The Secwepemc use of wild plants

With balsamroot sunflowers now blooming on hillsides throughout the Shuswap, it is a good time to reflect on the use of these plants

With balsamroot sunflowers now blooming on hillsides throughout the Shuswap, it is a good time to reflect on the use of these plants and others by the Secwepemc people for food, medicine, technology and ceremonies. The number of plant species utilized is estimated to be more than 135, and these plants probably accounted for well over half of First Nations’ nutritional needs. Anecdotal evidence also points to the exceptional health benefits of diets that included native plants.

Famed Neskonlith elder Dr. Mary Thomas was an authority on the use of these plants, as she harvested many varieties every year and taught others how to utilize them. Mary explained how just the smaller balsamroots were dug up, peeled and steamed in pits, roasted or dried for the winter. The larger roots were used for medicine, including use as a balm for skin ailments, such as ulcers or poison ivy. The emergent leaves and peeled bud stocks are also edible, and were steamed or eaten raw, and the seeds were ground into flour and made into cakes with dried berries.

Springtime was a special season for the Secwepemc people as they emerged from their pit houses and were able to enjoy fresh, green wild produce. A favourite springtime food was bare-stem desert parsley, which Mary called wild celery. The stem of the bloom was peeled and eaten fresh. The roots of a similar plant, the large-fruited desert parsley, were also harvested in the spring. Called qweqw’ila, these carrot-like roots have a strong peppery taste and were eaten raw, boiled, or dried for winter use. The plant also has medicinal value, as an infusion was made to treat heart problems.

Another early plant that had to be harvested prior to blooming was the cow-parsnip, also known as “wild rhubarb” or xwtellp. The leafstalks and flower buds are a delicacy and can be eaten raw, steamed or roasted. The roots of the water parsnip were also harvested early, have high sugar content and a taste like carrots. Extreme caution is necessary with these “parsnip” plants as they resemble the water-hemlock which is so poisonous that the root powder was used as an arrow poison.

The corms or bulbo-tuber of the western spring beauty were often referred to as “mountain potato.” These plants grow at mid to high elevations and the leaves, which are high in vitamins A and D, were also eaten. Known as skwakwina in the eastern dialect, the “potatoes” were stored in pits for the winter. Often the smaller corns were re-planted to ensure ongoing sustainable harvests.

Entire communities often camped at the gathering locations for days or weeks where designated elders directed the harvesting. Digging sticks called pétse, shaped like a capital T, were made from Saskatoon or black hawthorn wood with antler or birch handles, sharpened to a point and hardened by fire. Use of these sticks allowed the plant to keep growing rather than the use of a shovel-like tool that could dig up and destroy the entire plant.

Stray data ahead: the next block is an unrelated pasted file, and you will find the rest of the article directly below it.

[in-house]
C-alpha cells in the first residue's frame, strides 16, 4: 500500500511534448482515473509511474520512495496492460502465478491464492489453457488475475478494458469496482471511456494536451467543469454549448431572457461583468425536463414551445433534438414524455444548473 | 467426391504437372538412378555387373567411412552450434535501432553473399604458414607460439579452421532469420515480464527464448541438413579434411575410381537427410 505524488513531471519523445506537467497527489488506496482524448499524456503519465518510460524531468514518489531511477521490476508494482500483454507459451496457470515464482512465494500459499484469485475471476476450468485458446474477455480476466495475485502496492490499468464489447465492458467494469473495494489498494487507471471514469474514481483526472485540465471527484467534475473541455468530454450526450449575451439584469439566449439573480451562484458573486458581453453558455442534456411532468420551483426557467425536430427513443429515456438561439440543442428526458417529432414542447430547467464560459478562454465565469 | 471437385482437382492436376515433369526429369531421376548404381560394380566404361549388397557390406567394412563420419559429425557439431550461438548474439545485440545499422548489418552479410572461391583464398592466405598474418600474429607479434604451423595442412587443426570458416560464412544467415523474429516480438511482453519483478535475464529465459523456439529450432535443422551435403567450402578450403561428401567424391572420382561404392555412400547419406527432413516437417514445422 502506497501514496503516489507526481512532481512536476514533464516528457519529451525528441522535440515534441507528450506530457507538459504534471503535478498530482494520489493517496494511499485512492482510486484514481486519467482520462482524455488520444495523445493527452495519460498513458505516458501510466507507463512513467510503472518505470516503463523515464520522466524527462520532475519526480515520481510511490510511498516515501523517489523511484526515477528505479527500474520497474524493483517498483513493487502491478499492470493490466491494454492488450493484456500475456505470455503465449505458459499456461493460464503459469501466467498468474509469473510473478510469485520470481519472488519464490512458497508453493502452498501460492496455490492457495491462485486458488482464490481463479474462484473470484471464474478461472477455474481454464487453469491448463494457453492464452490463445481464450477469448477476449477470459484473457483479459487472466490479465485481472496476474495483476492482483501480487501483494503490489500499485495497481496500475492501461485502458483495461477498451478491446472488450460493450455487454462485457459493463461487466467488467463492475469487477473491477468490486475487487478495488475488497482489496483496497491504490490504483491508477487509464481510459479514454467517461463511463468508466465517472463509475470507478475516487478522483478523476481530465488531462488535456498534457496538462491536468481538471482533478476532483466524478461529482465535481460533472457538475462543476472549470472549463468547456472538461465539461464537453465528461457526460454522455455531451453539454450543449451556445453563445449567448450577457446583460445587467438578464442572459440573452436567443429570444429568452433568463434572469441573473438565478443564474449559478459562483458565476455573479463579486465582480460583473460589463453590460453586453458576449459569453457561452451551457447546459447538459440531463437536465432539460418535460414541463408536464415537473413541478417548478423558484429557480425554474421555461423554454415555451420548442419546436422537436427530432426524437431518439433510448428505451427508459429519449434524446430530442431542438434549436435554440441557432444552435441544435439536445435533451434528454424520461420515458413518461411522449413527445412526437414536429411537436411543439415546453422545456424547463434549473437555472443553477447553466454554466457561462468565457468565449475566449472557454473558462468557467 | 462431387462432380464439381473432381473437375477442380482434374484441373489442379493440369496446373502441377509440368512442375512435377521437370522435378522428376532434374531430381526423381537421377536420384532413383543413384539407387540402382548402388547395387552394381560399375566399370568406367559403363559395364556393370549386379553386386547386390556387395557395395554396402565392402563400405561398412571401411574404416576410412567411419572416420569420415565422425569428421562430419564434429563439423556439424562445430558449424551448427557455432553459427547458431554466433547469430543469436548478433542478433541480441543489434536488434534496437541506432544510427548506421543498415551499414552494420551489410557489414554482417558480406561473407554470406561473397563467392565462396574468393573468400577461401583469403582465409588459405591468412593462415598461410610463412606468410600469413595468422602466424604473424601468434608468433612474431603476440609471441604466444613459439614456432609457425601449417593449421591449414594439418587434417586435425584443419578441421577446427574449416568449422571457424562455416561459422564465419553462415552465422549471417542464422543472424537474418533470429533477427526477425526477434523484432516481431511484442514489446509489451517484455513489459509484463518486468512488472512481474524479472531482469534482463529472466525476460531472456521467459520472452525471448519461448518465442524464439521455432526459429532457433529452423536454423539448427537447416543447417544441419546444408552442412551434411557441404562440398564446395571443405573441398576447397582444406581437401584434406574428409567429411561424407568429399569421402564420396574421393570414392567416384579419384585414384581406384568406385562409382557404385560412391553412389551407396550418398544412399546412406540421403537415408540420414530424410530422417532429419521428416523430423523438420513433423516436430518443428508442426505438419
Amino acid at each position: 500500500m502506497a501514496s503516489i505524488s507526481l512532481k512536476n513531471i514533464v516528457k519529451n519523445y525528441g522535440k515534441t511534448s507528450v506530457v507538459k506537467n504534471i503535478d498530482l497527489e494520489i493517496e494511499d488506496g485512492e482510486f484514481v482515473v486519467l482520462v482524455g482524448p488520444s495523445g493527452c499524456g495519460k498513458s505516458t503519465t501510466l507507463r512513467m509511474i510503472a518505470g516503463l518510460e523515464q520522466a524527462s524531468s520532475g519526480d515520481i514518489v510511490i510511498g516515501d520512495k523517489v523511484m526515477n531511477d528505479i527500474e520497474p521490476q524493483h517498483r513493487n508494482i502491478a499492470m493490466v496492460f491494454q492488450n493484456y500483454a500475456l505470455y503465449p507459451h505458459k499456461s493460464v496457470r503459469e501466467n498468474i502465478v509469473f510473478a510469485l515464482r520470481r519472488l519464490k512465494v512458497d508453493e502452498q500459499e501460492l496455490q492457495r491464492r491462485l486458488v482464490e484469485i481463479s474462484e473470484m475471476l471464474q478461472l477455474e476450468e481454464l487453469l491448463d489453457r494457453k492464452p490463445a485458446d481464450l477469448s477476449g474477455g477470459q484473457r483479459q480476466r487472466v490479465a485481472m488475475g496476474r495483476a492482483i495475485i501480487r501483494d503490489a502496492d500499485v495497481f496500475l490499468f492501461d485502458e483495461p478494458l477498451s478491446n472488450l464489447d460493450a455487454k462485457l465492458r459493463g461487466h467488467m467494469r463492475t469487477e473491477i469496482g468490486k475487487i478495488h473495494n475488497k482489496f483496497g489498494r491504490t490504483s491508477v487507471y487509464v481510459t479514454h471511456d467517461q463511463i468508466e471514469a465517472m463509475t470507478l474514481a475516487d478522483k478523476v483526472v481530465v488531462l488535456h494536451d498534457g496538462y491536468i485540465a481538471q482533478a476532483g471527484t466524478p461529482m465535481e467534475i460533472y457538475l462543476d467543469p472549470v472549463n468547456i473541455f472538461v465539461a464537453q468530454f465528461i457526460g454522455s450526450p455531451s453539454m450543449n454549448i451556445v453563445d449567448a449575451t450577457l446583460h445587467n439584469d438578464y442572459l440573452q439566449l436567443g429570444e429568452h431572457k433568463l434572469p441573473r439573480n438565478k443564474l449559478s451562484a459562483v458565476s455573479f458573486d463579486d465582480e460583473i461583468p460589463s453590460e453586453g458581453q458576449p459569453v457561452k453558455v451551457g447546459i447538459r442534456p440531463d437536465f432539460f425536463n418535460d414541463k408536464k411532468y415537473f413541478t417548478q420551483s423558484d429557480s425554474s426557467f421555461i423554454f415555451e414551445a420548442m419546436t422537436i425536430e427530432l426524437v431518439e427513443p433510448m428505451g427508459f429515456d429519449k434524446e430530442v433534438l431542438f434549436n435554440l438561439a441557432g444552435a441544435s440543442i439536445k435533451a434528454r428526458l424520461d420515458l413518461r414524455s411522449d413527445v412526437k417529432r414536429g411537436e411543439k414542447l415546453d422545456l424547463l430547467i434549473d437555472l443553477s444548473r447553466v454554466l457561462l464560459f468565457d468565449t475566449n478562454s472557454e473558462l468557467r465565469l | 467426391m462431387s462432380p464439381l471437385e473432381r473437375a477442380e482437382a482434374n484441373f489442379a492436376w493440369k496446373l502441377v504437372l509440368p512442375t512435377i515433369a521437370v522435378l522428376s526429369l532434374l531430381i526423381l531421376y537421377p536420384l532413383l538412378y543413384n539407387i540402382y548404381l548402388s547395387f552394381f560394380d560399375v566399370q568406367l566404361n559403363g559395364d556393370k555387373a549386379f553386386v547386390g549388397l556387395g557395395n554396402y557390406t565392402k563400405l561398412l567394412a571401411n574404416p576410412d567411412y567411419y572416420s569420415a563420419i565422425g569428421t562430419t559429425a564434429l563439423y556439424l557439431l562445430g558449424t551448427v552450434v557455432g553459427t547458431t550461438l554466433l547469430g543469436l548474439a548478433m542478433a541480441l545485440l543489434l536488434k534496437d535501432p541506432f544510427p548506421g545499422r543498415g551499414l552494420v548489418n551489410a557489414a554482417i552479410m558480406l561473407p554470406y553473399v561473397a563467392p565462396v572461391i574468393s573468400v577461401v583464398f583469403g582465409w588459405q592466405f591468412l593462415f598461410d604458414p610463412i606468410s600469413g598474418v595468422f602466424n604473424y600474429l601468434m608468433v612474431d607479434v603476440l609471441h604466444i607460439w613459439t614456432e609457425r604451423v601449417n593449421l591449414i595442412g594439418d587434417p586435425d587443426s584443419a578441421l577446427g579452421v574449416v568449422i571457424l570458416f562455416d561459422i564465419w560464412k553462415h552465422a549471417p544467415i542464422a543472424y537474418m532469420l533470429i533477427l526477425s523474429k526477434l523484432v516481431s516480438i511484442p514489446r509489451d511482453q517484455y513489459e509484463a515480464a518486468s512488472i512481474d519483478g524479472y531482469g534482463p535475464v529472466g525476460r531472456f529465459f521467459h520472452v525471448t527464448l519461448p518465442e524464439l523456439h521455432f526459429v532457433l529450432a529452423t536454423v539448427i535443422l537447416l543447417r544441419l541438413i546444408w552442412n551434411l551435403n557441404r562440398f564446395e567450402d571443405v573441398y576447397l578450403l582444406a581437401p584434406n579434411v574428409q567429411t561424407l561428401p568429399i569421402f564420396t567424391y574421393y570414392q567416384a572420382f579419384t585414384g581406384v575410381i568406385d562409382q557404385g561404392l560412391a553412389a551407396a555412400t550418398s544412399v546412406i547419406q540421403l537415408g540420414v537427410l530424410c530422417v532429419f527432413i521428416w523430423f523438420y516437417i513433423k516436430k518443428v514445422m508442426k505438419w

Berries are another important staple food for indigenous people and the most important type for the Secwepemc is the Saskatoon or serviceberry. Some 20 types of berries were utilized, including thimbleberries, blueberries, soapberries, huckleberries and cranberries. The Secwepemc sustainably managed their land base by periodically burning areas to encourage the growth of berry plants. This “speming” method also pruned the shrubs, thus encouraging new growth and more berries in subsequent years.

Harvesting wild foods involves much more than digging and picking, as a complex protocol, established over thousands of years, governed the process. Two key principles are followed, respect for nature and respect and caring for each other.  In the past, special songs were sung as they prepared to begin harvesting and often an offering was made of Indian tobacco, kinnikinnick, or some of the first harvest was scattered nearby. Another tradition was to share the first harvest with others in the community.

One of the key messages that Dr. Mary Thomas delivered in her many lectures was how many of the traditional native foods are disappearing, due to industrial scale resource use. Cattle overgrazing, clearcut logging, road building, silviculture practices and the spread of invasive species have all taken their toll on these wild plants and the fish and game that once completely sustained the Secwepemc people.

There is not space here to adequately tell the story, as there are so many other key plant foods and medicines, including young stinging nettle leaves, the inner cambium bark layer of numerous trees, black tree lichen, mushrooms and devil’s club, which was used to treat more than 30 different ailments.

It would take a book to sufficiently describe all the uses of native plants by the Secwepemc and, fortunately, there is one in the works by UVic ethnobotanist Nancy Turner and SFU anthropologist Marianne Ignace.

 

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